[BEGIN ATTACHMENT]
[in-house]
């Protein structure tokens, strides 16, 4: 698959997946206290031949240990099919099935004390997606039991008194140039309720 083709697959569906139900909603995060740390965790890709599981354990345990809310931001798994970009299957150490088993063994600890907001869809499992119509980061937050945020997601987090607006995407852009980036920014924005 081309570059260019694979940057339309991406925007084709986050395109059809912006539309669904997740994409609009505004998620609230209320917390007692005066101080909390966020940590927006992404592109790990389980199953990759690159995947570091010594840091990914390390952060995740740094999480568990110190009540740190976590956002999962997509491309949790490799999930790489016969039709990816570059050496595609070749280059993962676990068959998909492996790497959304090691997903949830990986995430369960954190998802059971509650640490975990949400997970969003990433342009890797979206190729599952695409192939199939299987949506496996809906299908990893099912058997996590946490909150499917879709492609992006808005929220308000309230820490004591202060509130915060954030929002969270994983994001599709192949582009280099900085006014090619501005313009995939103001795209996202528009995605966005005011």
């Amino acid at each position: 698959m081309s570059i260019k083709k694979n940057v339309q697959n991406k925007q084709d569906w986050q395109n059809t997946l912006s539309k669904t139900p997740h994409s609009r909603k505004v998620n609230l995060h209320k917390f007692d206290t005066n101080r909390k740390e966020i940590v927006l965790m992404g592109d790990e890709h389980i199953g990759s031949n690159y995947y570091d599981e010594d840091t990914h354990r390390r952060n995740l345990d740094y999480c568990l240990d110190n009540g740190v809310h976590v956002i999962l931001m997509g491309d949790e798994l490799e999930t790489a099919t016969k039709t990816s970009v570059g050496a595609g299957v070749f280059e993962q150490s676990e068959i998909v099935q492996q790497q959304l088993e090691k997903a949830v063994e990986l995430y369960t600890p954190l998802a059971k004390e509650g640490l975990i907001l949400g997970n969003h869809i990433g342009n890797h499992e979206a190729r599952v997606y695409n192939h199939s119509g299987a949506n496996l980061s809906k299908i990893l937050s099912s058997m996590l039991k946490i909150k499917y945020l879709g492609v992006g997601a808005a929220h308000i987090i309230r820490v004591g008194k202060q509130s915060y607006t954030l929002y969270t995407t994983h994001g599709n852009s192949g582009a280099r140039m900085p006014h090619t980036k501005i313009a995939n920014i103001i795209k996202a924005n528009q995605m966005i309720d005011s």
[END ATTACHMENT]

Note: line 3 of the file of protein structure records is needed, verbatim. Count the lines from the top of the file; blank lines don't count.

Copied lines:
């Amino acid at each position: 698959m081309s570059i260019k083709k694979n940057v339309q697959n991406k925007q084709d569906w986050q395109n059809t997946l912006s539309k669904t139900p997740h994409s609009r909603k505004v998620n609230l995060h209320k917390f007692d206290t005066n101080r909390k740390e966020i940590v927006l965790m992404g592109d790990e890709h389980i199953g990759s031949n690159y995947y570091d599981e010594d840091t990914h354990r390390r952060n995740l345990d740094y999480c568990l240990d110190n009540g740190v809310h976590v956002i999962l931001m997509g491309d949790e798994l490799e999930t790489a099919t016969k039709t990816s970009v570059g050496a595609g299957v070749f280059e993962q150490s676990e068959i998909v099935q492996q790497q959304l088993e090691k997903a949830v063994e990986l995430y369960t600890p954190l998802a059971k004390e509650g640490l975990i907001l949400g997970n969003h869809i990433g342009n890797h499992e979206a190729r599952v997606y695409n192939h199939s119509g299987a949506n496996l980061s809906k299908i990893l937050s099912s058997m996590l039991k946490i909150k499917y945020l879709g492609v992006g997601a808005a929220h308000i987090i309230r820490v004591g008194k202060q509130s915060y607006t954030l929002y969270t995407t994983h994001g599709n852009s192949g582009a280099r140039m900085p006014h090619t980036k501005i313009a995939n920014i103001i795209k996202a924005n528009q995605m966005i309720d005011s």